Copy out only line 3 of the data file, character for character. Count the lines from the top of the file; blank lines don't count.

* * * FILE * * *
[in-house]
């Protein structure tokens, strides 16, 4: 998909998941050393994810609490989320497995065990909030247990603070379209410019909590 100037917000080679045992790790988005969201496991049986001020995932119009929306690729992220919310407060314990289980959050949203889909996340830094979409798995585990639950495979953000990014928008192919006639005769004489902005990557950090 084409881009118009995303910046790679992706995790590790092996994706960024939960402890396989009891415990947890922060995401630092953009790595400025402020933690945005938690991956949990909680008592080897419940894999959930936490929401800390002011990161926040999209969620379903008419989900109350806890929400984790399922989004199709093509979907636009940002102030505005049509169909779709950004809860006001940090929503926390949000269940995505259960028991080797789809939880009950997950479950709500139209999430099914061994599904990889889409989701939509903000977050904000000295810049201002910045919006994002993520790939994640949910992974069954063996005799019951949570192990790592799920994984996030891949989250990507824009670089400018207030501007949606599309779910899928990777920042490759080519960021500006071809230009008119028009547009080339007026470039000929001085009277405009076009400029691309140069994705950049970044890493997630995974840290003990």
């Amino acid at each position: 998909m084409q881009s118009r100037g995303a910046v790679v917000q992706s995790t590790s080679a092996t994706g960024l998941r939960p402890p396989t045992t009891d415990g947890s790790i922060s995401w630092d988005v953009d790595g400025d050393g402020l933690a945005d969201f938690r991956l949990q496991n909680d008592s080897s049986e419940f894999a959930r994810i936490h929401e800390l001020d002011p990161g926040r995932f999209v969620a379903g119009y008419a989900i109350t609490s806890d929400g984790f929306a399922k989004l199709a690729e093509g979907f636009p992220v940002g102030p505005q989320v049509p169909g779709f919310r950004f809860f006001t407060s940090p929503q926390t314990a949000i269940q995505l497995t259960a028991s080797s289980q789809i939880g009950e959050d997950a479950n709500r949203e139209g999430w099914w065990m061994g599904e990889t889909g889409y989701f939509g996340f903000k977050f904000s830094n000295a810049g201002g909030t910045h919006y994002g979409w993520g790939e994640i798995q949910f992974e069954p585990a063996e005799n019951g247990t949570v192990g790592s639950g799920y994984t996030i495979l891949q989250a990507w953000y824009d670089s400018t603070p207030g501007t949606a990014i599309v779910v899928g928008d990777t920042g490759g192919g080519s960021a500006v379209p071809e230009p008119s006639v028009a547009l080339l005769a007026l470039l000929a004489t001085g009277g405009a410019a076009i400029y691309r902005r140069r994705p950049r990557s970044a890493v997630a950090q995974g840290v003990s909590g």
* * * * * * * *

């Amino acid at each position: 998909m084409q881009s118009r100037g995303a910046v790679v917000q992706s995790t590790s080679a092996t994706g960024l998941r939960p402890p396989t045992t009891d415990g947890s790790i922060s995401w630092d988005v953009d790595g400025d050393g402020l933690a945005d969201f938690r991956l949990q496991n909680d008592s080897s049986e419940f894999a959930r994810i936490h929401e800390l001020d002011p990161g926040r995932f999209v969620a379903g119009y008419a989900i109350t609490s806890d929400g984790f929306a399922k989004l199709a690729e093509g979907f636009p992220v940002g102030p505005q989320v049509p169909g779709f919310r950004f809860f006001t407060s940090p929503q926390t314990a949000i269940q995505l497995t259960a028991s080797s289980q789809i939880g009950e959050d997950a479950n709500r949203e139209g999430w099914w065990m061994g599904e990889t889909g889409y989701f939509g996340f903000k977050f904000s830094n000295a810049g201002g909030t910045h919006y994002g979409w993520g790939e994640i798995q949910f992974e069954p585990a063996e005799n019951g247990t949570v192990g790592s639950g799920y994984t996030i495979l891949q989250a990507w953000y824009d670089s400018t603070p207030g501007t949606a990014i599309v779910v899928g928008d990777t920042g490759g192919g080519s960021a500006v379209p071809e230009p008119s006639v028009a547009l080339l005769a007026l470039l000929a004489t001085g009277g405009a410019a076009i400029y691309r902005r140069r994705p950049r990557s970044a890493v997630a950090q995974g840290v003990s909590g």